See the Pen
React contextType
by CSS-Tricks (@css-tricks)
on CodePen.

First, let’s create our context:

const UserContext = React.createContext({}); const UserProvider = UserContext.Provider;
const UserConsumer = UserContext.Consumer;

We’ll make use of the provider in the App component:

class App extends React.Component { state = { input: "", name: 'John Doe' }; handleInputChange = event => { event.preventDefault(); this.setState({ input: event.target.value }); }; handleSubmit = event => { event.preventDefault(); this.setState({ name: this.state.input, input: '' }) }; render() { return ( 
); } }

The provider passes the state and the methods to consumer components that will make use of them via the value prop. To access the context, we’ll make use of this.context instead of making render props like we normally would.

class User extends React.Component { static contextType = UserContext; render() { const { state, actions } = this.context; return ( 

Hello, {state.name}!

</div> </div> ); } }

We set static contextType to UserContext which we created earlier. With that, we are able to extract the context which includes the state and methods from this.context. We make use of ES6 destructuring to get the values so we can make use of them in the User component, which is the consumer. This looks so much cleaner and is easier to read compared to doing this with render props.

getDerivedStateFromErrors()

We have error boundary to handle errors, which makes use of componentDidCatch() and that gets fired after the DOM has been updated. It’s well suited for error reporting. But now we have getDerivedStateFromErrors() to render a fallback UI before the render completes if an error is caught. Sort of the same concept as Suspense, but for error states instead of loading states.

See the Pen
React getDerivedStateFromError
by CSS-Tricks (@css-tricks)
on CodePen.

Let’s create our error boundary component to capture the moment something goes awry:

class ErrorBoundary extends React.Component { constructor(props) { super(props); this.state = { hasError: false }; } // If hasError is true, then trigger the fallback UI static getDerivedStateFromError(error) { return { hasError: true }; } // The fallback UI render() { if (this.state.hasError) { return ( <h1>Oops, something went wrong :(</h1> ); } return this.props.children; }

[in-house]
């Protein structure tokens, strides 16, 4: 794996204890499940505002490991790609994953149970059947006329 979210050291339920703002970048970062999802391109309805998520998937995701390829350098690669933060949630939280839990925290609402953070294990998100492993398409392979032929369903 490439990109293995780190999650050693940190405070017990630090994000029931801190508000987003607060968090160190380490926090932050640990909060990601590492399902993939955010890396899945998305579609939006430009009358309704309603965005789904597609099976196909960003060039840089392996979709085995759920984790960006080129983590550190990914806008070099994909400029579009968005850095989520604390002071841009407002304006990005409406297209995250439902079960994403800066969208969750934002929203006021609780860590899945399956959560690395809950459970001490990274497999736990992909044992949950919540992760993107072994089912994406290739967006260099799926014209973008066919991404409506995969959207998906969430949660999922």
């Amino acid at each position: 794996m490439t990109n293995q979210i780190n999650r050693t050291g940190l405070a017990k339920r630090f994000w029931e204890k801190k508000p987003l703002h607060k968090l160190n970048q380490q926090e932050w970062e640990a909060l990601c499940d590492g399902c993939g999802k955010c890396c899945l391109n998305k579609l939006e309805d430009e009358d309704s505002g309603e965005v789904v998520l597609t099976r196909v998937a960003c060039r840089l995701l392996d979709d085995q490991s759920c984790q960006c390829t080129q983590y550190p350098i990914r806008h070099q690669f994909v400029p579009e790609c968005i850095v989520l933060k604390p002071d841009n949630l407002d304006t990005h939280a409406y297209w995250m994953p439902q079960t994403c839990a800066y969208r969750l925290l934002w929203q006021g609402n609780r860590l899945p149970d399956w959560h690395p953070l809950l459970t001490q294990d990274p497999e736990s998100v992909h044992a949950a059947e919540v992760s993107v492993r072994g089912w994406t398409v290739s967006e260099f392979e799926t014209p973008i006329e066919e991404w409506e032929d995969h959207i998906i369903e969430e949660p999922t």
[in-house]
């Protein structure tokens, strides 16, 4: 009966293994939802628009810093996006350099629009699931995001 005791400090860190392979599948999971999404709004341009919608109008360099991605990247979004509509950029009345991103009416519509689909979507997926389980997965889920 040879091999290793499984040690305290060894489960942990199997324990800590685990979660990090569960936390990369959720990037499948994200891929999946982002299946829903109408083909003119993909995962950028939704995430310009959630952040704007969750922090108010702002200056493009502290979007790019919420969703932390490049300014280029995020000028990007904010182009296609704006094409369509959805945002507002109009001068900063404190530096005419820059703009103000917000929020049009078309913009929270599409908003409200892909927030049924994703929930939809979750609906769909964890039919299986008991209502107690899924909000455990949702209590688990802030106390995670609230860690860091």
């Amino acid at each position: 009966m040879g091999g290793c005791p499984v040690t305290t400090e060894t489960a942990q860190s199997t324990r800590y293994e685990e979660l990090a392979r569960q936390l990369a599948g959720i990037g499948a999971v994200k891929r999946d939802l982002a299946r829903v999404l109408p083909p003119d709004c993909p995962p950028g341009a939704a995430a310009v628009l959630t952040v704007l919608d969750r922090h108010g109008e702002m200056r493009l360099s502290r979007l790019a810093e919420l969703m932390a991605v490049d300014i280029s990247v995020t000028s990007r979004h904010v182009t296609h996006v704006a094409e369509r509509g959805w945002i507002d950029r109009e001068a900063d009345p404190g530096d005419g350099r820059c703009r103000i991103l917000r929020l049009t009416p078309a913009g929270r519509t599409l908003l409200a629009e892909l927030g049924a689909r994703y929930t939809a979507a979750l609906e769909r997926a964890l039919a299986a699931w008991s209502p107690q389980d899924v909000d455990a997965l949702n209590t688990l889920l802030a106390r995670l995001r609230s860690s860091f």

}

We make use of getDerivedStateFromError() to spot that an error was caught by the error boundary and then return hasError as true when an error occurs. When this happens, we want to display a message to inform the user that an error has encountered.

class Counter extends React.Component { state = { count: 1 } handleClick = () => { this.setState({ count: this.state.count + 1 }) } // If the count is greater than 5, throw an error render() { if (this.state.count > 5) { throw new Error('Error') } return ( 

{this.state.count}

) } }

That’s going to trigger an error when the value of count is greater than five. Next, we need to wrap our Counter component as a child of ErrorBoundary component to apply the error conditions to the component:

const App = () => ( 
// Wrap the component in the ErrorBoundary to attach the error conditions and UI
)

We can even limit the error to the specific piece that is broken. So, for example, let’s take a listing of locations. Instead swapping the entire list of locations for the error UI, we can slap it at the specific location where the error happened.

See the Pen
React getDerivedStateFromError 1
by Kingsley Silas Chijioke (@kinsomicrote)
on CodePen.

Pretty nice, right?

React continues to add a bunch of useful features while making it easier to write code with each release and v16.6 is no exception. If you’ve already started using any of the latest goodies that shipped in this release, please let me—I’d be interested in seeing how you’re using them in a real project.